Liquidity risk. The Fund may not be able to purchase or sell a security in a timely manner or at desired prices or achieve its desired weighting in a security. Liquidity risk may result from the lack of an active market or a reduced number and capacity of traditional market participants to make a market in fixed income securities, and may be magnified during times of market stress or under circumstances that cause increased supply in the market due to unusually high selling activity.
Mortgage- and asset-backed securities risk. Mortgage- and certain asset-backed securities permit early repayment of principal based on prepayment of the underlying assets; changes in the rate of repayment affect the price and volatility of an investment. If prepayments occur more quickly than expected, the Fund receives lower interest payments than it expects. If prepayments occur more slowly than expected, it delays the return of principal to the Fund. Securities issued by certain U.S. government-sponsored entities (“GSEs”) are not issued or guaranteed by the U.S. Treasury; there is no assurance the U.S. government will provide support in the event a GSE issuer cannot meet its obligations.
To-Be-Announced transaction risk. TBA mortgage backed securities transactions involve an agreement under which the buyer agrees to purchase a pool of mortgage-backed securities for a fixed price with payment and delivery at a scheduled future date, typically between 30 and 60 days in the future. During the settlement period of a TBA transaction, the buyer is at risk for any decline in the value of the securities to be delivered, while the seller is at risk that the value of the securities may increase. In order to maintain TBA exposure past the scheduled settlement date, a buyer must “roll” the transaction by selling its original position and simultaneously purchasing a similar new one with a settlement date further in the future. Each time the Fund rolls a TBA position (typically every 30-60 days), it incurs transaction costs, which are borne by the Fund and its shareholders, and reduces the total return of the Fund. Maintaining TBA exposure will increase a fund’s portfolio turnover rate.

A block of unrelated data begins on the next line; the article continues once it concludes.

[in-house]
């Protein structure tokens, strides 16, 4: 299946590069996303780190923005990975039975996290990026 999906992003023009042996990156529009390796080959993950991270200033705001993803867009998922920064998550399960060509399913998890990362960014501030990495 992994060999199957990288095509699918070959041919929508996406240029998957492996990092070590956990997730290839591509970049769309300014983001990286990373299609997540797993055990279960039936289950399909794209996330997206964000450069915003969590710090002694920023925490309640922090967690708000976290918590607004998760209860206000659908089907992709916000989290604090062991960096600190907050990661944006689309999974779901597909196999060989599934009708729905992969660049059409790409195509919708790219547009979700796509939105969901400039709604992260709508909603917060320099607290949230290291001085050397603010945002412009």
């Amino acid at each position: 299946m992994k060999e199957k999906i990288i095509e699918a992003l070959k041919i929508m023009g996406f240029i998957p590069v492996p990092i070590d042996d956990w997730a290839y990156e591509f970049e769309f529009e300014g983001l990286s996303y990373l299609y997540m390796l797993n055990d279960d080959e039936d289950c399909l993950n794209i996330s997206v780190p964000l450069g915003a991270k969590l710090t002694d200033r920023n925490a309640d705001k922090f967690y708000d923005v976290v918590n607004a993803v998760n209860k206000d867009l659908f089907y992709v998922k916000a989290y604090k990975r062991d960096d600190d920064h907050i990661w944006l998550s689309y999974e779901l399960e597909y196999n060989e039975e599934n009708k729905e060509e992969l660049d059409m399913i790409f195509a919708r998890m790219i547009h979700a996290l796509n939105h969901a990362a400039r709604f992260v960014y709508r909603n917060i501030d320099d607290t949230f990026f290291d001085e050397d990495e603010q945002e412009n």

Call risk. If interest rates fall, issuers of callable bonds may repay securities with higher interest rates before maturity. This could cause the Fund to lose potential price appreciation and reinvest the proceeds in securities with lower interest rates or more credit risk.
Manager risk. Dodge & Cox’s opinion about the intrinsic worth or creditworthiness of a company or security may be incorrect or the market may continue to undervalue the company or security. Depending on the market conditions, Dodge & Cox’s investing style may perform better or worse than portfolios with a different investment style. Dodge & Cox may not make timely purchases or sales of securities for the Fund. The Fund may underperform the broad market, relevant indices, or other funds with similar objectives and investment strategies.
Market risk. Investment prices may increase or decrease, sometimes suddenly and unpredictably, due to general market conditions. Local, regional or global events such as war, acts of terrorism, the spread of infectious illness or other public health issue, recessions, inflation, or other events could also have a significant impact on the Fund and its investments and potentially increase the risks described above.